Sports

Youth sports confer lifelong benefits for players | Column

If peewee athletes remind you of Labrador retrievers at KVI Beach (get the ball, get the ball, get the ball…) older children seem more like big-cat cubs, learning to wait for, or create, an opening to pounce.

While pint-size athletes develop fundamental skills in movement and sense on the fields, older athletes (ages 9 to 12) begin to incorporate multifaceted strategies and move towards attaining greater physical skills.

Although kids at this level start to train with increasingly formal methods, youth sports programs still need to stress broad-based skills and inclusion in a wide range of sports.

Coaches and parents working with this age group need to place youth development ahead of winning and take a long-term approach to encouraging athletic potential, building progressively to more advanced instruction as young athletes move to higher levels.

The Long-Term Athletic Development approach (LTAD), developed by sport scientist Dr. Istvan Balyi, builds progressively over the years, moving towards more complicated instruction as kids grow. The LTAD model seeks to reconcile the pace of athletic training with kids’ natural progression. Canadian Sport for Life has an informative Web site on the LTAD model (visit www.canadiansportforlife.ca/).

Key LTAD recommendations for this age group include teaching basic sports skills (rather than basic movement skills), having children participate in a wide range of sports and positions, placing emphasis on competition rather than winning (practice 60 to 70 percent; actual competition 30 to 40 percent of the time), and training for general conditioning (flexibility, endurance, strength and movement).

Kids’ varying degrees of physical and emotional maturity can challenge coaches and parents. This model teaches youth athletics in phases, instructing to children’s developmental stages.

Children striving for elite status also need time to develop (although they require special attention and will train differently). Current thought maintains that it takes 8 to 12 years of training to reach elite levels, called the “10-year or 10,000 hour rule.” Talent manifests itself gradually and needs cultivation and opportunity over time.

Some tenets from peewee leagues also apply to older kids, including:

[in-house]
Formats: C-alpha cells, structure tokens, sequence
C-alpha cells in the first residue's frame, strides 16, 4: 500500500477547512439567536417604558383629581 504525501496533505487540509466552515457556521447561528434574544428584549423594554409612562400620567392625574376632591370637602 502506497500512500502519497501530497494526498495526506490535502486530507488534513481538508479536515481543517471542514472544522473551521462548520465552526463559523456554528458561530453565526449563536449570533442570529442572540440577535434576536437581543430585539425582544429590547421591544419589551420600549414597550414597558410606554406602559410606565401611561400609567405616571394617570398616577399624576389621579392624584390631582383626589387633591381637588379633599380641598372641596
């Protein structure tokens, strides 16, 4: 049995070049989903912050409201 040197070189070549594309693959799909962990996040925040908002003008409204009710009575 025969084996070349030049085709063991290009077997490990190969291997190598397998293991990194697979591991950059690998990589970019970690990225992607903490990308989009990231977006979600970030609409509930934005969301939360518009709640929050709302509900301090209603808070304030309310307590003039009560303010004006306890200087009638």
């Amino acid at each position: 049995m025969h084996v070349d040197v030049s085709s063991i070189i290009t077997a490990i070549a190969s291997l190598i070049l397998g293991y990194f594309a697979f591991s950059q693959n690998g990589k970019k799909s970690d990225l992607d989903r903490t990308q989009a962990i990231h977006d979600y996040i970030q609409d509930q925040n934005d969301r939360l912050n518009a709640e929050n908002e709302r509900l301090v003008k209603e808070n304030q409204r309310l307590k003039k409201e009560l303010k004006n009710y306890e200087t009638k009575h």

• Don’t berate when criticizing a child. “Kids hate that, and often go against whatever the screaming is about,” said Vashon Island high-school wrestling coach Per-Lars Blomgren. Little “kids are more fragile and older kids resent being screamed at.” (A coach will have to raise his or her voice to be heard when directing play, or to keep play safe, however; this is part of tactical game management.)

• Stay positive in your mannerisms and critiques. Concentrate on what you want (and use careful measures of what you don’t want).

• Keep comments and instructions brief — let kids play, because kids learn by playing.

• Teach the game and don’t keep scores.

• Give all kids equal playing time to keep them involved and motivated.

• Teach them to love the games and sports for the fun of it. “Kids vote with their feet,” said Vashon Island soccer coach Greg Martin — if the kids come back, you know the coach did a good job.

Coaches and parents determine whether the youth-sports experience remains positive. Since a large percentage of kids start dropping out of sports around adolescence (citing that sports stopped being fun), coaches and parents must maintain an affirmative experience for young athletes to keep them engaged through young adulthood.

Developmental molecular biologist John Medina wrote in his 2008 book “Brain Rules” that scientists now know that exercise boosts brain power, long-term memory, reasoning, attention and problem-solving tasks.

A tidbit for older readers: Research also shows that regular exercise cuts the risk of Alzheimer’s by 60 percent.

Sports provide fundamental building blocks in a child’s education and help keep kids physically fit. Kids involved in sports maintain stronger connections to their schools, peers and community.

Sports keep kids occupied while building skills that extend beyond fields and courts. They learn healthy habits, sportsmanship and goal-setting. Students involved in sports maintain higher grades, commit less crime, use fewer drugs and have fewer teen pregnancies.

Coaches, parents and fans with the right priorities help children become capable athletes and good kids. Communities must champion recreational as well as elite leagues and include more players (rather than cutting or benching athletes).

Players vary in motivation and grow and reach puberty at different rates. In order to give kids the chance to progress in competitive sports, programs must enable kids to play and develop.

Even if a child never reaches elite status, the benefits that sports confer will benefit him or her throughout their lives.

— Marie Py is a soccer mom.

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